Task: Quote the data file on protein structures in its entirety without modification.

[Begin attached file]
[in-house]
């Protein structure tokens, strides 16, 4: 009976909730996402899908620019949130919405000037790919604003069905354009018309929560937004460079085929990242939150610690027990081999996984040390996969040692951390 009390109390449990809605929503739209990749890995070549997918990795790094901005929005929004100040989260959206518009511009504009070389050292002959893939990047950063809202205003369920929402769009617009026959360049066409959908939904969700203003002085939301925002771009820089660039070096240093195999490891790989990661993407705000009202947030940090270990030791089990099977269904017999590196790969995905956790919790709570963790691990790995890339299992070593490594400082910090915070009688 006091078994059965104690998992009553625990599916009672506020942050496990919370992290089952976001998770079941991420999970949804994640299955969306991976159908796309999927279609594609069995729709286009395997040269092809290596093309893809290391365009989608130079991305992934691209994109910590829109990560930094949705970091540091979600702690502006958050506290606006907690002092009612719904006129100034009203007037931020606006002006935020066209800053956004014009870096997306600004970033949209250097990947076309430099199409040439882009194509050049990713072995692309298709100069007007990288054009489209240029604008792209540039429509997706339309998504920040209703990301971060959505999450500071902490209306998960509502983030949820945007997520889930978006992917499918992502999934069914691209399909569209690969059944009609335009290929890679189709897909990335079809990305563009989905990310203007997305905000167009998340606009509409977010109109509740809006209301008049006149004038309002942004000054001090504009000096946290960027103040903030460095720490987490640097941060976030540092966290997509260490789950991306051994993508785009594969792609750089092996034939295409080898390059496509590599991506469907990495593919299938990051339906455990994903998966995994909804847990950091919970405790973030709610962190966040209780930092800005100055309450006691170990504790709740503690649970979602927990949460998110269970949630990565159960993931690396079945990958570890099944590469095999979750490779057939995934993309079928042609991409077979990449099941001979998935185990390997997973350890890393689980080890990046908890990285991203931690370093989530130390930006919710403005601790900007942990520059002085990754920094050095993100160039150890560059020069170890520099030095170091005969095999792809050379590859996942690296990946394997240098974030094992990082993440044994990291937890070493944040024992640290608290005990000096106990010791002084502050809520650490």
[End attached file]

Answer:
[in-house]
């Protein structure tokens, strides 16, 4: 009976909730996402899908620019949130919405000037790919604003069905354009018309929560937004460079085929990242939150610690027990081999996984040390996969040692951390 009390109390449990809605929503739209990749890995070549997918990795790094901005929005929004100040989260959206518009511009504009070389050292002959893939990047950063809202205003369920929402769009617009026959360049066409959908939904969700203003002085939301925002771009820089660039070096240093195999490891790989990661993407705000009202947030940090270990030791089990099977269904017999590196790969995905956790919790709570963790691990790995890339299992070593490594400082910090915070009688 006091078994059965104690998992009553625990599916009672506020942050496990919370992290089952976001998770079941991420999970949804994640299955969306991976159908796309999927279609594609069995729709286009395997040269092809290596093309893809290391365009989608130079991305992934691209994109910590829109990560930094949705970091540091979600702690502006958050506290606006907690002092009612719904006129100034009203007037931020606006002006935020066209800053956004014009870096997306600004970033949209250097990947076309430099199409040439882009194509050049990713072995692309298709100069007007990288054009489209240029604008792209540039429509997706339309998504920040209703990301971060959505999450500071902490209306998960509502983030949820945007997520889930978006992917499918992502999934069914691209399909569209690969059944009609335009290929890679189709897909990335079809990305563009989905990310203007997305905000167009998340606009509409977010109109509740809006209301008049006149004038309002942004000054001090504009000096946290960027103040903030460095720490987490640097941060976030540092966290997509260490789950991306051994993508785009594969792609750089092996034939295409080898390059496509590599991506469907990495593919299938990051339906455990994903998966995994909804847990950091919970405790973030709610962190966040209780930092800005100055309450006691170990504790709740503690649970979602927990949460998110269970949630990565159960993931690396079945990958570890099944590469095999979750490779057939995934993309079928042609991409077979990449099941001979998935185990390997997973350890890393689980080890990046908890990285991203931690370093989530130390930006919710403005601790900007942990520059002085990754920094050095993100160039150890560059020069170890520099030095170091005969095999792809050379590859996942690296990946394997240098974030094992990082993440044994990291937890070493944040024992640290608290005990000096106990010791002084502050809520650490």